Why I made Vouch, my own A+ promise library
April 05, 2017
But let’s hold up for a second. We’ve all used promises, but how well do we really understand them? Myself, I thought I had a pretty solid understanding. After seeing a number of design patterns and using them as a first class citizen in Ember for awhile, what secrets could remain?
With that question in mind I went off to make my own promise library. I was lucky to find that Domenic had written a test suite that I could use to TDD my way through my little experiment. Now if you look a bit closer at at the test suite you’ll find folding of functions on functions to generate tests in a way that cover many different use cases. Yes it’s flexible, but it wasn’t always the easiest to debug. My solution was to re-write a simple surface layer of quick gotcha tests that covered some of the baseline functionality I expected. These were easier to debug and quicker to fail in a way that was easy to reason about.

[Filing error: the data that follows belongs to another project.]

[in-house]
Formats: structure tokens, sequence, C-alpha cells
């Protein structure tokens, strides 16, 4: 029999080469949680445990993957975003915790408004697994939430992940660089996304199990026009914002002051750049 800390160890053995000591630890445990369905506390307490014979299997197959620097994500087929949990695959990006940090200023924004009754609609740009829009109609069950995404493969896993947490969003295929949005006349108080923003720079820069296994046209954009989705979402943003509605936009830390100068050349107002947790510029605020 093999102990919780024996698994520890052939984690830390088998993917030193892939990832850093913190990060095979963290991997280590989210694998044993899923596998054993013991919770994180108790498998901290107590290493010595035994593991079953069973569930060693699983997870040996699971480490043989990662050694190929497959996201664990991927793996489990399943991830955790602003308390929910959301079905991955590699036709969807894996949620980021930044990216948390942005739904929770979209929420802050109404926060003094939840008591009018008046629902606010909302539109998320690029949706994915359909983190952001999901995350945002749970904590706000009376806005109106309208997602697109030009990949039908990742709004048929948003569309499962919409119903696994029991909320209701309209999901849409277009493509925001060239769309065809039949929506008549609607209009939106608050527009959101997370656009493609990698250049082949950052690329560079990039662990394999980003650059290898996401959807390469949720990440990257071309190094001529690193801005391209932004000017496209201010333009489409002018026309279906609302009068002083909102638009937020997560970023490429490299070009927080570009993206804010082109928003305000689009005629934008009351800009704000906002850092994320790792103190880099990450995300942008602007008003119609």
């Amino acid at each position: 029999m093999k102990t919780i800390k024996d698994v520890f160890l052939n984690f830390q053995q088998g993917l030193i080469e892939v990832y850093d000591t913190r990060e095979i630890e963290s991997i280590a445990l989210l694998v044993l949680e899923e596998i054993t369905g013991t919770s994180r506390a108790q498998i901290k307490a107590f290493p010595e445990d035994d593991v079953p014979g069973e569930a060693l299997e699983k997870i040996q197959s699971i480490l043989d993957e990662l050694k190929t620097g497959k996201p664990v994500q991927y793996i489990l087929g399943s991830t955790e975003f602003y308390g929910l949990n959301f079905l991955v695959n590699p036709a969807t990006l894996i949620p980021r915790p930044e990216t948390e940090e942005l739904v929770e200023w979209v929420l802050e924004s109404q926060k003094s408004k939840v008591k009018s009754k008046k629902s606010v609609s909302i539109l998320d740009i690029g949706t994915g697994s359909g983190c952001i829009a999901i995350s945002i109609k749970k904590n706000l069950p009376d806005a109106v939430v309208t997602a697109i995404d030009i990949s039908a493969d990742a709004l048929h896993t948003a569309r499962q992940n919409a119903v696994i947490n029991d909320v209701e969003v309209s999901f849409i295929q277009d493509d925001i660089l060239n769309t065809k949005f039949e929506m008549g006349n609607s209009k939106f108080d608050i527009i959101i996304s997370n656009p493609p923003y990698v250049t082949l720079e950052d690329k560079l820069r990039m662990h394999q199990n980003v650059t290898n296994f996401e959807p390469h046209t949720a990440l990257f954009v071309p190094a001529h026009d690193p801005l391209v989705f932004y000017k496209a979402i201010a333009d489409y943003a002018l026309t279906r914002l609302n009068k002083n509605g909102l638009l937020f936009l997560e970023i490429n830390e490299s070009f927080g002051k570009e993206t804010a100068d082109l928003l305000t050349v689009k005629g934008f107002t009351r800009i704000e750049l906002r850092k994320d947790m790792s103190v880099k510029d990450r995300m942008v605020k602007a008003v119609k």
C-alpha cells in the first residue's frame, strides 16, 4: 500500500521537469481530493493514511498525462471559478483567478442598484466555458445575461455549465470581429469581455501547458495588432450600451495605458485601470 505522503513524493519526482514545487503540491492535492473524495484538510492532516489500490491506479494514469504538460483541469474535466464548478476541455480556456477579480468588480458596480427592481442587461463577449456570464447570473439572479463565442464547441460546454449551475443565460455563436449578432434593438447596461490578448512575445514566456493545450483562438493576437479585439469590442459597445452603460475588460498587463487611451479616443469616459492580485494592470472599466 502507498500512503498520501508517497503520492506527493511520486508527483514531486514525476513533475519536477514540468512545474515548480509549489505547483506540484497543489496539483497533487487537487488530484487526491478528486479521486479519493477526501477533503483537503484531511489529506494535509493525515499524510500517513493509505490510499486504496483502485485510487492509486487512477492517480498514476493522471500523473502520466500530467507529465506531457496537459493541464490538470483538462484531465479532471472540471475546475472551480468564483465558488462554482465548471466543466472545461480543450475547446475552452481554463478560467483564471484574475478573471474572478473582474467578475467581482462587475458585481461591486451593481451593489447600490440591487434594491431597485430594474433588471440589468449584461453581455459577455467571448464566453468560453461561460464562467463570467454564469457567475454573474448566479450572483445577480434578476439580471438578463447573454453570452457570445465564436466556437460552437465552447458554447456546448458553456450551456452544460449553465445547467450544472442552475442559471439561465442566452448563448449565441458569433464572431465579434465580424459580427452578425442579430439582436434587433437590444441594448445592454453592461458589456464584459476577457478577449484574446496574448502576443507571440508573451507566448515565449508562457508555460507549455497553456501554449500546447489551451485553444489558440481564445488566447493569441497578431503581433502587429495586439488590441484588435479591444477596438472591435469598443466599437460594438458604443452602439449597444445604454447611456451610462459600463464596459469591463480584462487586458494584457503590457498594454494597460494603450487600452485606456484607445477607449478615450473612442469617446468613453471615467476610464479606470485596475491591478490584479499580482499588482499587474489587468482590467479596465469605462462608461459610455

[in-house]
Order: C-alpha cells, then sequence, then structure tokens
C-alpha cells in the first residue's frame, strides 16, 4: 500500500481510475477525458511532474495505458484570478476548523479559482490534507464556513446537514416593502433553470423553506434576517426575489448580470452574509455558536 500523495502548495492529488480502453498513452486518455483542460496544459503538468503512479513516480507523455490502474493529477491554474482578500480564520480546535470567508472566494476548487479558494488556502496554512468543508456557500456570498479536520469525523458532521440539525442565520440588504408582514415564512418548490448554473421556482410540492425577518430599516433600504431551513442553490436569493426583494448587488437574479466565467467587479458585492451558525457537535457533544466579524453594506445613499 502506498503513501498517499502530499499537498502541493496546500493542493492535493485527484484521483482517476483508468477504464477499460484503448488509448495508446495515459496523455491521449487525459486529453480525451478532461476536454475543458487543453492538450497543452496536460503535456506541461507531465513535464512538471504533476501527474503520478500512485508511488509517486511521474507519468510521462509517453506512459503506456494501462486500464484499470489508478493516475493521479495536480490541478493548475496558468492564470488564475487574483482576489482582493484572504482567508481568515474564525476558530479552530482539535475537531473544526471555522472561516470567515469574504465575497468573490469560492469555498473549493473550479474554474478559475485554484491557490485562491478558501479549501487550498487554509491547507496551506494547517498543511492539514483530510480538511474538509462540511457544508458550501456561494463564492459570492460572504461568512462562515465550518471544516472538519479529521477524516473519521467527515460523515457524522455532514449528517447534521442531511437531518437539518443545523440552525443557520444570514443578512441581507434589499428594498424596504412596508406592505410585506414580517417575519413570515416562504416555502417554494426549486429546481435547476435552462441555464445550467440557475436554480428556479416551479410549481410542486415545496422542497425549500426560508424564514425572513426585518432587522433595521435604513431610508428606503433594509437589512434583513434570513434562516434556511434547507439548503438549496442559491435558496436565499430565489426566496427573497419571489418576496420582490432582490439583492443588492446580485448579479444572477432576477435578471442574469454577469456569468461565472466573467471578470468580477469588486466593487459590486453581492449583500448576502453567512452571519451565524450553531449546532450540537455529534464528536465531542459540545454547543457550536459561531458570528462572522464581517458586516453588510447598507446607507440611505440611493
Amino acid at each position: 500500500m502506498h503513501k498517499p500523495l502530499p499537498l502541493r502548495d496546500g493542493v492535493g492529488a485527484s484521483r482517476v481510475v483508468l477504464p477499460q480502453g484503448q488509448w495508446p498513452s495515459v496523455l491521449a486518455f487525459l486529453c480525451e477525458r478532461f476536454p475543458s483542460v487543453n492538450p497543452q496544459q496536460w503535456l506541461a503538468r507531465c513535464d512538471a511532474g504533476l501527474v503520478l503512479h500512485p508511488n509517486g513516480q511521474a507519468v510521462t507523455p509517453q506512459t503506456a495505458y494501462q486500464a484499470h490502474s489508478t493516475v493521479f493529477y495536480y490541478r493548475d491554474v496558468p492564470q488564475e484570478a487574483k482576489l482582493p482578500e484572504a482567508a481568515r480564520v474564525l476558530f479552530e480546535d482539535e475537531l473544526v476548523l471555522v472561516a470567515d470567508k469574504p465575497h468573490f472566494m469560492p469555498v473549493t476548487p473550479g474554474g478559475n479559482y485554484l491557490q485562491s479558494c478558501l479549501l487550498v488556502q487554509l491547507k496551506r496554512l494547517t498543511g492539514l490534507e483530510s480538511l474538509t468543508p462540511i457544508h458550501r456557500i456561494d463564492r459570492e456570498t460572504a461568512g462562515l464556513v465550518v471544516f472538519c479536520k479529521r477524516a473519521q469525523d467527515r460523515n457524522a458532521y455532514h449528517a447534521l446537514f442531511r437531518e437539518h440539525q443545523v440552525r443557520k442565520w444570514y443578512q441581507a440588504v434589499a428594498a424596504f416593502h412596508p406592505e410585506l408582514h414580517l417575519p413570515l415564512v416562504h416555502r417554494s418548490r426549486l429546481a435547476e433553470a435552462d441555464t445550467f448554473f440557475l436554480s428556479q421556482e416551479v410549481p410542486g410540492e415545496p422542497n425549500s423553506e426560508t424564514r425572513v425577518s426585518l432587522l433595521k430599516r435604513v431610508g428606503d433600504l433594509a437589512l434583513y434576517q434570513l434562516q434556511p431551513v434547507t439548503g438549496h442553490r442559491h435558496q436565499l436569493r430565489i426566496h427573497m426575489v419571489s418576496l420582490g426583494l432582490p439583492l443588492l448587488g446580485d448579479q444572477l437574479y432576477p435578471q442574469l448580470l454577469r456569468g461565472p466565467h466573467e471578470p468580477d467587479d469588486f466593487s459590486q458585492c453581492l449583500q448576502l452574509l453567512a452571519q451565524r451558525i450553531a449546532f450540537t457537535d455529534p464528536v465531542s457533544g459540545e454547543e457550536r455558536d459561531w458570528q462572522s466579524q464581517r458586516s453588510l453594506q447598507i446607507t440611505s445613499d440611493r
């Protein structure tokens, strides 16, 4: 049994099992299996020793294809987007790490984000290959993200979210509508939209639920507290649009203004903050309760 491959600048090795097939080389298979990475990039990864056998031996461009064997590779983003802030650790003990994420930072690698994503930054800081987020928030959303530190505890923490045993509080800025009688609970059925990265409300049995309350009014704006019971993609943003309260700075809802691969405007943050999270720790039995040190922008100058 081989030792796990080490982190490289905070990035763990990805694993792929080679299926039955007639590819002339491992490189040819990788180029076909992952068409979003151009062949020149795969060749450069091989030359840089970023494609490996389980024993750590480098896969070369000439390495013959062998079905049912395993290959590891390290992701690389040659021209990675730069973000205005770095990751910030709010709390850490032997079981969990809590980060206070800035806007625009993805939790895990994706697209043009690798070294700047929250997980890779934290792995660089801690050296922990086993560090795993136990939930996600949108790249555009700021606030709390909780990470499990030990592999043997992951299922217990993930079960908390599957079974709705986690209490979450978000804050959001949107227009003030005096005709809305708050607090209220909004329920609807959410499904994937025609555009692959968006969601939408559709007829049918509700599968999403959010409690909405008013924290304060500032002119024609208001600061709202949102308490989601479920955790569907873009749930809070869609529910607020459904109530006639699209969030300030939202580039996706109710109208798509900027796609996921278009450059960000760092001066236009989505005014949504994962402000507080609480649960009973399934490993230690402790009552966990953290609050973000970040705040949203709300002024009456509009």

It wasn’t as smooth sailing as I had expected. Early on I realized that there were a few architectural roadblocks and decided to branch off to explore other ideas within my existing boundaries. One of the awesome things about having a test suite was seeing how tackling one internal concept would unlock blocks of passed unrelated tests. Over the course of a few weeks I felt my understanding of promises and thenables level up.
Why stop there? So, I decided to go through the notions of adding it to npm, setting up the travis ci, and playing with some package release tools. I have a few outstanding issues to publish transpiled versions for older versions of node, and the browser. It would be great to submit it to the official A+ spec list of libraries, too. I’m also curious how well my implementation holds up performance-wise.
Alright, so it works and the test-suite passes, but what was the point? I don’t actually expect people to use it, in fact I hope people don’t. Vouch, was simply a chance for me to get a peek at what goes into making a library, and appreciate the depths of the spec. And most obviously I was able to level up my knowledge of thenables and promises. I would highly encourage anyone to borrow a test suite and test their implementation and understanding with a pet project, you might be surpised with what you’ll learn.
If you like the idea behind vouch go ahead and give it a star!